Takeda submits NDA for Vedolizumab to treat moderate-to-severe UC in Japan

Takeda Pharmaceutical has filed a new drug application (NDA) for vedolizumab with Japan’s Ministry of Health, Labour and Welfare to treat adult patients with moderately to severely active ulcerative colitis (UC).

UC is one of the most common forms of inflammatory bowel disease (IBD), as well as a chronic, relapsing, remitting, inflammatory condition of the gastrointestinal (GI) tract that is often progressive in nature.

Vedolizumab is an investigational humanised monoclonal antibody that has been approved for adults with moderate-to-severe UC or Crohn's disease (CD) in more than 60 countries worldwide.

People suffering from UC have an increased number of inflammatory white blood cells entering the mucosal lining of the bowel.

The investigational treatment has been developed to reduce the inflammation by blocking the movement of the white blood cells into the inflamed gut tissue.

Takeda Development Centre Japan head Toshiro Heya said: “UC is a chronic, progressive inflammatory disease of the large intestine, which typically affects young adults.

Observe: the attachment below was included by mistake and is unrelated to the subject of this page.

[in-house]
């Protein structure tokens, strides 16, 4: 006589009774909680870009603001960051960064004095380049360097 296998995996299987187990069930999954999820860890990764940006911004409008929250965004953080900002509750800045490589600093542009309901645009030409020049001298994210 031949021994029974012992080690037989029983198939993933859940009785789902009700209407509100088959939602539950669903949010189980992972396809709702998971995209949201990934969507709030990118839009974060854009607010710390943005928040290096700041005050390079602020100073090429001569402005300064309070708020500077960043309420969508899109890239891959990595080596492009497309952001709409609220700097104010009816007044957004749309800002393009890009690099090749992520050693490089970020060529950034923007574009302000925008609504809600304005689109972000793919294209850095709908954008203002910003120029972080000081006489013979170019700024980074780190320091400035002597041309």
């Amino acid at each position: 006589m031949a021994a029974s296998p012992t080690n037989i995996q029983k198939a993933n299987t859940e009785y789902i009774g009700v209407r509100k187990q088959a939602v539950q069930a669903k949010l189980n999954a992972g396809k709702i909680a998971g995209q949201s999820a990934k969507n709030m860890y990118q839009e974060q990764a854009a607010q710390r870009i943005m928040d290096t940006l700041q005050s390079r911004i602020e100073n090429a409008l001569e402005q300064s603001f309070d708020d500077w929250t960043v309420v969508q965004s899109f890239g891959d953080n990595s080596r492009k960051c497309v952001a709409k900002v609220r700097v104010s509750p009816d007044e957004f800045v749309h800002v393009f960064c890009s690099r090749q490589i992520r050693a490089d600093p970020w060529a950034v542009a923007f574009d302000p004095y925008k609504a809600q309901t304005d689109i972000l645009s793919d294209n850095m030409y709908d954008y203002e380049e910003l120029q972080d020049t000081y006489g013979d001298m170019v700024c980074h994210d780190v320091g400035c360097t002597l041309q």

“The disease has a high impact on their quality of life with symptoms, including diarrhoea, rectal bleeding, incontinence and abdominal pain.

"Through this submission, we may provide an alternative treatment option to the increasing number of people with UC in Japan."

“Through this submission, we may provide an alternative treatment option to the increasing number of people with UC in Japan.”

The NDA submission is based on the data obtained from a multicentre, randomised, double-blind, placebo-controlled, parallel-group Phase III trial, Study CCT-101.

The trial involves 292 moderate or severe UC patients from Japan and investigates the efficacy, safety and pharmacokinetics of vedolizumab induction and maintenance treatment.

The filing also included data from the international, randomised, double blind, placebo-controlled GEMINI I pivotal Phase III study of vedolizumab induction and maintenance treatment assessing 895 patients with moderate-to-severe UC.

Image: Histopathological image of the active stage of ulcerative colitis. Photo: courtesy of User: KGH.